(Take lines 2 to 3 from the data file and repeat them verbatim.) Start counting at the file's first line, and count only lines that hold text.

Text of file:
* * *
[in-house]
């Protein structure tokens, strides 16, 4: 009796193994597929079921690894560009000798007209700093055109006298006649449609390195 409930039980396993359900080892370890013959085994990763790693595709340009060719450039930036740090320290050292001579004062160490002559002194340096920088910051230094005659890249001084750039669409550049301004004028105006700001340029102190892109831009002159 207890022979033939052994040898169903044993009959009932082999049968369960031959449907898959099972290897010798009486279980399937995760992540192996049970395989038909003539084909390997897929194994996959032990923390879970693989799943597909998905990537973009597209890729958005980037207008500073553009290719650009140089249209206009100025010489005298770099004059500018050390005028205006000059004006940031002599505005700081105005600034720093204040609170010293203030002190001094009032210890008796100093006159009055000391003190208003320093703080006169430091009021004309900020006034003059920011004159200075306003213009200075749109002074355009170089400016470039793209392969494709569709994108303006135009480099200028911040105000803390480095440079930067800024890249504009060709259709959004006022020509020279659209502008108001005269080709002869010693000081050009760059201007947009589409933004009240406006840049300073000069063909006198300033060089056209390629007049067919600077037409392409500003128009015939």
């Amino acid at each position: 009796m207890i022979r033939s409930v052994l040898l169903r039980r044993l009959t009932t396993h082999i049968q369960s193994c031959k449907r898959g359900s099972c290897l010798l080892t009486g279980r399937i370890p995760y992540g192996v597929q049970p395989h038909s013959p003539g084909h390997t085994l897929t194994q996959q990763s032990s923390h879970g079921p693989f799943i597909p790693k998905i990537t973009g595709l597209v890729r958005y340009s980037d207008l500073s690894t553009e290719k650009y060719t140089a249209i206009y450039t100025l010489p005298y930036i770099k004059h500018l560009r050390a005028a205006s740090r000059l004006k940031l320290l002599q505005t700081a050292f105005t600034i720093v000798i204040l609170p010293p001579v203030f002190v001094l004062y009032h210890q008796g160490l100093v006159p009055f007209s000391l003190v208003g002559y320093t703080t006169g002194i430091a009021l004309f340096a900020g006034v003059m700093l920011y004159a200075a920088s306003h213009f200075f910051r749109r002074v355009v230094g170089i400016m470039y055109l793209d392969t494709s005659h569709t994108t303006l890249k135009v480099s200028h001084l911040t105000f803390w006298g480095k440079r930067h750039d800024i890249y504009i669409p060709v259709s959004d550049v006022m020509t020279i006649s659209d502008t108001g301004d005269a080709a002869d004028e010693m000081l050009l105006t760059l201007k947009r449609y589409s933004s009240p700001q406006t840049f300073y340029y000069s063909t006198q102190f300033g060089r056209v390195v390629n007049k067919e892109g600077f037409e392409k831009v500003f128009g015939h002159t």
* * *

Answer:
């Protein structure tokens, strides 16, 4: 009796193994597929079921690894560009000798007209700093055109006298006649449609390195 409930039980396993359900080892370890013959085994990763790693595709340009060719450039930036740090320290050292001579004062160490002559002194340096920088910051230094005659890249001084750039669409550049301004004028105006700001340029102190892109831009002159 207890022979033939052994040898169903044993009959009932082999049968369960031959449907898959099972290897010798009486279980399937995760992540192996049970395989038909003539084909390997897929194994996959032990923390879970693989799943597909998905990537973009597209890729958005980037207008500073553009290719650009140089249209206009100025010489005298770099004059500018050390005028205006000059004006940031002599505005700081105005600034720093204040609170010293203030002190001094009032210890008796100093006159009055000391003190208003320093703080006169430091009021004309900020006034003059920011004159200075306003213009200075749109002074355009170089400016470039793209392969494709569709994108303006135009480099200028911040105000803390480095440079930067800024890249504009060709259709959004006022020509020279659209502008108001005269080709002869010693000081050009760059201007947009589409933004009240406006840049300073000069063909006198300033060089056209390629007049067919600077037409392409500003128009015939």
């Amino acid at each position: 009796m207890i022979r033939s409930v052994l040898l169903r039980r044993l009959t009932t396993h082999i049968q369960s193994c031959k449907r898959g359900s099972c290897l010798l080892t009486g279980r399937i370890p995760y992540g192996v597929q049970p395989h038909s013959p003539g084909h390997t085994l897929t194994q996959q990763s032990s923390h879970g079921p693989f799943i597909p790693k998905i990537t973009g595709l597209v890729r958005y340009s980037d207008l500073s690894t553009e290719k650009y060719t140089a249209i206009y450039t100025l010489p005298y930036i770099k004059h500018l560009r050390a005028a205006s740090r000059l004006k940031l320290l002599q505005t700081a050292f105005t600034i720093v000798i204040l609170p010293p001579v203030f002190v001094l004062y009032h210890q008796g160490l100093v006159p009055f007209s000391l003190v208003g002559y320093t703080t006169g002194i430091a009021l004309f340096a900020g006034v003059m700093l920011y004159a200075a920088s306003h213009f200075f910051r749109r002074v355009v230094g170089i400016m470039y055109l793209d392969t494709s005659h569709t994108t303006l890249k135009v480099s200028h001084l911040t105000f803390w006298g480095k440079r930067h750039d800024i890249y504009i669409p060709v259709s959004d550049v006022m020509t020279i006649s659209d502008t108001g301004d005269a080709a002869d004028e010693m000081l050009l105006t760059l201007k947009r449609y589409s933004s009240p700001q406006t840049f300073y340029y000069s063909t006198q102190f300033g060089r056209v390195v390629n007049k067919e892109g600077f037409e392409k831009v500003f128009g015939h002159t």